Author Archive

Benchmark Buys Two WV Apt. Buildings Within One Week

Benchmark Real Estate Group has picked up two apartment buildings in the West Village, Jordan Vogel, a principal at Benchmark, told Commercial Observer. The firm bought 82-84 West 12th Street for $22.8 million on Feb. 4, he said, and a week prior, 194 West 10th Street for $9.3 million. The West 10th Street sale closed on Jan. 28 and was filed with the city last Thursday.

“There’s been a fight to quality,” Mr. Vogel said. “[I] used to say anything prime Manhattan. Now I’d much rather be in the West Village than on the Upper East Side. We’re seeking the highest rent districts.”

Benchmark bought the West 12th Street building between Fifth Avenue and Avenue of the Americas from Heller Realty, Mr. Vogel said. The 25,000-square-foot elevator building is comprised of 24 one-bedroom units of about 725 square feet. Ryan Darius Salon is the lone commercial tenant in the building. The goal is to bring the six-story building up to condominium standard—and $6,500-per-month rents—so it can present a viable option for folks looking to buy at Rudin Management‘s Greenwich Lane.

“We know our place in the market,” Mr. Vogel said. “This isn’t a comp for Greenwich Lane. But, you’ll have the same quality renovation and the same square footage [in the apartments] in the same exact location. You won’t have the amenities, but you won’t have a half-million-dollar down payment.”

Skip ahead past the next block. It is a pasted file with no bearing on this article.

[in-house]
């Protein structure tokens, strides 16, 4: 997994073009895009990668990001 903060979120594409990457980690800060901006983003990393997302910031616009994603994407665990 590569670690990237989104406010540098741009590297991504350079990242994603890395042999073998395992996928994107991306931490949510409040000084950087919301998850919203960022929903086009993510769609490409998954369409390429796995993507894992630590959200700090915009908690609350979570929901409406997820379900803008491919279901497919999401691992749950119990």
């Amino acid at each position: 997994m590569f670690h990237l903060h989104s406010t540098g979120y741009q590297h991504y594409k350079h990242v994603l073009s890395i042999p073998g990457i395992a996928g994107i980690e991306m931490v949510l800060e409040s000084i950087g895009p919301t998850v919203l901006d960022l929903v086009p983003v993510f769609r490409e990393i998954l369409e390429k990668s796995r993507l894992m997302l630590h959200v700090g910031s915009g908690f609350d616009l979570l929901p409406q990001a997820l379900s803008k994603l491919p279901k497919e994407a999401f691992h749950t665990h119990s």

Benchmark is spending $250 per square foot to update the apartments and will add a roof deck, virtual doorman and laundry service.

Rosewood Realty Group‘s Aaron Jungreis and represented the seller in the West 12th Street deal. He declined to comment via a spokesman. Ivan Hakimian of HPNY represented the buyer. Eleas Mathios of Arch Equities represented the seller in the West 10th Street deal, and Becnhmark had no broker.

Benchmark snapped up the 11,000-square-foot walk-up building on West 10th Street between West 4th and Bleecker Streets from a real estate attorney, whom Mr. Vogel declined to identify. Following a renovation costing $150 per square foot and including upgrading the apartments, redoing the common areas, hallways and lobby as well as adding a roof deck, Mr. Vogel said his firm plans to increase the rents to $110 per foot from $55 per square foot. The company plans to turn the 350-square-foot studios into one-bedrooms.

Here’s what the $10M- $20M NYC investment sales market looked like last week

Ex- Soho teddy bear factory sells for $18.7M; Castellan shells out $10M for Midtown site – See more at: